CN still needs a final blessing from the province on its certificate of approval to bring the diesel fuel cleanup project up to full speed, council was told Monday night.
The town was informed through a progress report, dated Nov. 15, by CN environmental engineer Harri Liivamagi.
CN dug three trenches around Central Avenue and Fourth Street West to clean up diesel fuel which had leached into the soil from CN’s property over several years.
Liivamagi said the final plumbing connections on the system were done a week before his letter was written. He also noted oil skimmers were slated to have been tested on site last Monday, and will continue to be tested throughout the month..
Liivamagi said the certificate of approval would state the conditions as to how CN’s “remediation system” can proceed.
“One of the conditions is that water for the oil-water separator can be discharged to the storm sewer system,” he remarked, noting right now, the sumps have been pumping the groundwater being discharged from the trenches into the town’s sanitary sewers.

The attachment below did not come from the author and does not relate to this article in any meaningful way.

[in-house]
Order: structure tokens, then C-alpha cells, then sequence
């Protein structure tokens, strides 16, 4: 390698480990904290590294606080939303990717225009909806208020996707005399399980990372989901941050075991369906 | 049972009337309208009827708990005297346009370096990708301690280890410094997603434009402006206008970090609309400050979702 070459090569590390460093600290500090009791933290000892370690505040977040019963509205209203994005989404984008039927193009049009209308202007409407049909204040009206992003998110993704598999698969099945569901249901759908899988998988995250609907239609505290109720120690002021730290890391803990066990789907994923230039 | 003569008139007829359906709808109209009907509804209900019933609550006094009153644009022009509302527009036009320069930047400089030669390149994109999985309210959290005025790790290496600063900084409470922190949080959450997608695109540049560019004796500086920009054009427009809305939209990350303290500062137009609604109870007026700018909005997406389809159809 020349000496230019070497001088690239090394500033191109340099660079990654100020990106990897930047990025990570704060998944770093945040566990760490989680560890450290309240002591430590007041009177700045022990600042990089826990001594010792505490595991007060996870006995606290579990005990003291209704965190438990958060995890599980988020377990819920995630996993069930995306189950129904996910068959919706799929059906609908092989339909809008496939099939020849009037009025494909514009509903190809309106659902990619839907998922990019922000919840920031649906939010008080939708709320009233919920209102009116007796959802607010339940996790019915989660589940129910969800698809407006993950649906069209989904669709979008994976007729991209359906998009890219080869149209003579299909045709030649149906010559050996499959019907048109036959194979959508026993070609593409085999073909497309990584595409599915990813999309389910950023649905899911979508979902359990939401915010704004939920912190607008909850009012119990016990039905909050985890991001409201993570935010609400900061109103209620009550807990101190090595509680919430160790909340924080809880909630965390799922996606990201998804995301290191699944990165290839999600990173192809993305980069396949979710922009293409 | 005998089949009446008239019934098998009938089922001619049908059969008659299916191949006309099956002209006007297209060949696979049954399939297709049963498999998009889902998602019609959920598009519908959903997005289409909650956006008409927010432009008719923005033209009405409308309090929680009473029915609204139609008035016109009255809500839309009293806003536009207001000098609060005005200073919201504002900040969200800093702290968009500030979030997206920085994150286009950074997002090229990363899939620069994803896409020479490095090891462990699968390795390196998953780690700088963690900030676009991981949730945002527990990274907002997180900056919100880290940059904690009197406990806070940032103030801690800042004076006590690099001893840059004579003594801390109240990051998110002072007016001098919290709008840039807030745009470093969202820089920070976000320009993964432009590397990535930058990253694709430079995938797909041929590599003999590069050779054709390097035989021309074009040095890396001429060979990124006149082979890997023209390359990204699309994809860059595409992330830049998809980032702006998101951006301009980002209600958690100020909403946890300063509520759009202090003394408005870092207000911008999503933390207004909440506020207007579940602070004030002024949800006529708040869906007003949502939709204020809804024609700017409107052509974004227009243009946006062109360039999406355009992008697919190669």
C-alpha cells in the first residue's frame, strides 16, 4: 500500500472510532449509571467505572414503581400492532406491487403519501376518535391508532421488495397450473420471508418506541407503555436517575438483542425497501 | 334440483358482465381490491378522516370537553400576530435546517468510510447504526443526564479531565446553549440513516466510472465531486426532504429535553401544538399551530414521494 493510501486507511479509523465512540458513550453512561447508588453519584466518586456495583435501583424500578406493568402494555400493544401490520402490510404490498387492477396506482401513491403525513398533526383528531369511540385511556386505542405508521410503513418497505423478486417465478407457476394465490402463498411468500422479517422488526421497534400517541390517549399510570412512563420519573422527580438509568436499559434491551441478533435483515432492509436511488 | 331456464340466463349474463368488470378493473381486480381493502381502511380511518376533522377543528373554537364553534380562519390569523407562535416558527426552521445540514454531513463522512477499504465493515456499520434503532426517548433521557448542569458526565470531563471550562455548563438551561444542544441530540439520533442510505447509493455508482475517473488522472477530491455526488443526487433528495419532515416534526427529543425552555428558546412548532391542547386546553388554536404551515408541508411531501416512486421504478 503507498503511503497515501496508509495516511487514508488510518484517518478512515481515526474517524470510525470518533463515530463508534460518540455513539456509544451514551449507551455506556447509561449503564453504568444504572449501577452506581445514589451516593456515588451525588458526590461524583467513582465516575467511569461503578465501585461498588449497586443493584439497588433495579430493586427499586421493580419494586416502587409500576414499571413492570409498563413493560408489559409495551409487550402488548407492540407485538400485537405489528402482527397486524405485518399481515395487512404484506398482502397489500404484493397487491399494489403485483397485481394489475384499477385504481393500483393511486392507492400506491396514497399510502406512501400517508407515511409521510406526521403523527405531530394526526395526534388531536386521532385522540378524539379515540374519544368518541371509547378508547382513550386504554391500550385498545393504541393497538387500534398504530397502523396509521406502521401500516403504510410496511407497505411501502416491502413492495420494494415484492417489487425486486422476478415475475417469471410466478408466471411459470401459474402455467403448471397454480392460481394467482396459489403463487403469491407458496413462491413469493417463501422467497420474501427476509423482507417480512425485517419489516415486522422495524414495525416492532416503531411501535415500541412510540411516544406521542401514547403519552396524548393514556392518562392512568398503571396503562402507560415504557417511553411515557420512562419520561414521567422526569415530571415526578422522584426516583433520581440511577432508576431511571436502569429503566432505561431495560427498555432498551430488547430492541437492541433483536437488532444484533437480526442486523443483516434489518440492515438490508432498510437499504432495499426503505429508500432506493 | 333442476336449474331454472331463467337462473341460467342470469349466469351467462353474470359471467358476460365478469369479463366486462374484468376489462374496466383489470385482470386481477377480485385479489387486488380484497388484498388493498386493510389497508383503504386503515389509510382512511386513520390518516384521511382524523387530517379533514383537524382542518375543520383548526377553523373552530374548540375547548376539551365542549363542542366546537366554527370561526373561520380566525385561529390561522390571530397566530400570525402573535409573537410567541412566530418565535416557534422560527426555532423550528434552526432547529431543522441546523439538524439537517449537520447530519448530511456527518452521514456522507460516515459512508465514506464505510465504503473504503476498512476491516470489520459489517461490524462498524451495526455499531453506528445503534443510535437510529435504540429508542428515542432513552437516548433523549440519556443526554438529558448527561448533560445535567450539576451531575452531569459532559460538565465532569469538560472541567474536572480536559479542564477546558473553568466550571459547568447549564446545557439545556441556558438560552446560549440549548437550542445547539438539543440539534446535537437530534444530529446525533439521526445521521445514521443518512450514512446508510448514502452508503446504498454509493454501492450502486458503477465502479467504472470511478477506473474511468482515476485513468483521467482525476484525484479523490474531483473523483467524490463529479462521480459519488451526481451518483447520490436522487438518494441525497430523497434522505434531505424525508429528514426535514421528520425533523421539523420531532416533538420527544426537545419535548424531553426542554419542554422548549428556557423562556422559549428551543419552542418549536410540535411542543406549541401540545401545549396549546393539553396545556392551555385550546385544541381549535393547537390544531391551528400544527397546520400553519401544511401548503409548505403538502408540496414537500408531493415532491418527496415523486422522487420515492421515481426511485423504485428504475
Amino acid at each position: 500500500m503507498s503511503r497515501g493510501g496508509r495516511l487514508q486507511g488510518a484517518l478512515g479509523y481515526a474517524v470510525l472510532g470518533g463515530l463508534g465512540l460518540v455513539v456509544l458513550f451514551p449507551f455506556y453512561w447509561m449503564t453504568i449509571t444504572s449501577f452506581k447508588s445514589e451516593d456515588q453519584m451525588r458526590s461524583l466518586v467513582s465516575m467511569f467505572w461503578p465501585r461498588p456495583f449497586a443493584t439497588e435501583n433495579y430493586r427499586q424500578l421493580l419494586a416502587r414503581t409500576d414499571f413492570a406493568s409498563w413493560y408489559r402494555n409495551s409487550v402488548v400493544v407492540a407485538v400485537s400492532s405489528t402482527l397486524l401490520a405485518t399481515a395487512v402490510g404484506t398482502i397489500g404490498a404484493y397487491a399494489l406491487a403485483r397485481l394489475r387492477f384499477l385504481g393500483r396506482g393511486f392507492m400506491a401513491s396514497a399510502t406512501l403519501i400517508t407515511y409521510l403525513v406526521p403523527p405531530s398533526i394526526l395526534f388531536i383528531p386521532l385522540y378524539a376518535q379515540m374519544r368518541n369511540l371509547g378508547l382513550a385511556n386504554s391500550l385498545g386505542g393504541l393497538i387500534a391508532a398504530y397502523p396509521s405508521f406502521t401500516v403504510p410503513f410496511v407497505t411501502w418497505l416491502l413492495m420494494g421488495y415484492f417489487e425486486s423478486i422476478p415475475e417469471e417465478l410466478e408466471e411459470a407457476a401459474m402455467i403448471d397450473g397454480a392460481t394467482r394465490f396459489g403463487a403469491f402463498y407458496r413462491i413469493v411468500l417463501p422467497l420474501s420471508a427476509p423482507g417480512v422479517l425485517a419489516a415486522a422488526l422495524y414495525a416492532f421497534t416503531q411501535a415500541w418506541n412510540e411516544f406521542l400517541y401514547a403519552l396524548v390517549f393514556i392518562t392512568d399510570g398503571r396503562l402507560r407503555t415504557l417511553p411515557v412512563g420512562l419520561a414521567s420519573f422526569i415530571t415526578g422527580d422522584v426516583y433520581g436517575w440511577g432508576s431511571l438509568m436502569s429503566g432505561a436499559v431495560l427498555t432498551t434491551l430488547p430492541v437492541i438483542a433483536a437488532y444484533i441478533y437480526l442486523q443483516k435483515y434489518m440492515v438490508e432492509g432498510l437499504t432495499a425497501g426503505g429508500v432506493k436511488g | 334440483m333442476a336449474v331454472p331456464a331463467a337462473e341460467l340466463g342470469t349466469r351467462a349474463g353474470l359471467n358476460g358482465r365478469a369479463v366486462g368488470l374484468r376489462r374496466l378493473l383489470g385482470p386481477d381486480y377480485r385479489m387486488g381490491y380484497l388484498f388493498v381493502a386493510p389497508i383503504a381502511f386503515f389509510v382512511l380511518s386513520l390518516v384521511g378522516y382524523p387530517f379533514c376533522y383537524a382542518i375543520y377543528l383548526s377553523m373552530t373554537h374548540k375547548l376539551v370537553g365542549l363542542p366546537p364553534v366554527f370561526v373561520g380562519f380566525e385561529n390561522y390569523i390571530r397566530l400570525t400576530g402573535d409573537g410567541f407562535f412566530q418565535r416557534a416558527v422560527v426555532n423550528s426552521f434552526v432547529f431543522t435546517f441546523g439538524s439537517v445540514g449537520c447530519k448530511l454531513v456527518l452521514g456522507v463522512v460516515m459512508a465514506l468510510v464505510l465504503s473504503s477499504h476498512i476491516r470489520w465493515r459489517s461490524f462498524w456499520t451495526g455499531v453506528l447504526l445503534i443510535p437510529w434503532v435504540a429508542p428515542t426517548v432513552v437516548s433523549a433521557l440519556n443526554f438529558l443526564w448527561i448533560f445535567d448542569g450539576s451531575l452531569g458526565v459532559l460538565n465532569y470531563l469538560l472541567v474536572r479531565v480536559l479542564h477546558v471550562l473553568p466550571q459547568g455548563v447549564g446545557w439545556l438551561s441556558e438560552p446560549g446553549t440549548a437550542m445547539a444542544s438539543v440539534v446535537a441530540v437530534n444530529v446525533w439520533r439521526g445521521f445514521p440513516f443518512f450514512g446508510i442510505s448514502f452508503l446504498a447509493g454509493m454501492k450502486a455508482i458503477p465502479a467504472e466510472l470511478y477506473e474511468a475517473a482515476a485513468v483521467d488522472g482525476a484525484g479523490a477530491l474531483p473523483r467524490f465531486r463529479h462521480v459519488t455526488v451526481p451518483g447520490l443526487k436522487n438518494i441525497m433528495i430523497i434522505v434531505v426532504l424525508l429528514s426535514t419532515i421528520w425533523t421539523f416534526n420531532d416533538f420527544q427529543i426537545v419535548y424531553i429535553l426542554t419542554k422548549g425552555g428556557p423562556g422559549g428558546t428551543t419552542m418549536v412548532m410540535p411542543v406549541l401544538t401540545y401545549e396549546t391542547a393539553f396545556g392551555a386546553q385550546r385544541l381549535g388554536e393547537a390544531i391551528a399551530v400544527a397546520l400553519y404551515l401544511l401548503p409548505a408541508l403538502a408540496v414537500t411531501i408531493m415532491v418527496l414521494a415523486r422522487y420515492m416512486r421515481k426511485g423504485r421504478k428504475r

“This will allow for higher pumping rates than are currently in place,” he explained.
All three sump pumps are equipped with float switches, though the ones in two of the trenches are set on timers, pumping only from 9 p.m.-6 a.m. so as not to overload the sanitary sewer systems.
“The fuel is accumulating on the sumps,” Liivamagi said, noting pumping began Oct. 16. “No diesel is being discharged to the sanitary sewer as the sumps are not being pumped to their very bottoms.”
Council seemed quite pleased with Liivamagi’s report. Coun. Dave Bourgeault, chair for the committee of the whole, said the letter seemed very straightforward.
“A copy of this should be [sent] to all the individuals affected by this contamination,” he noted.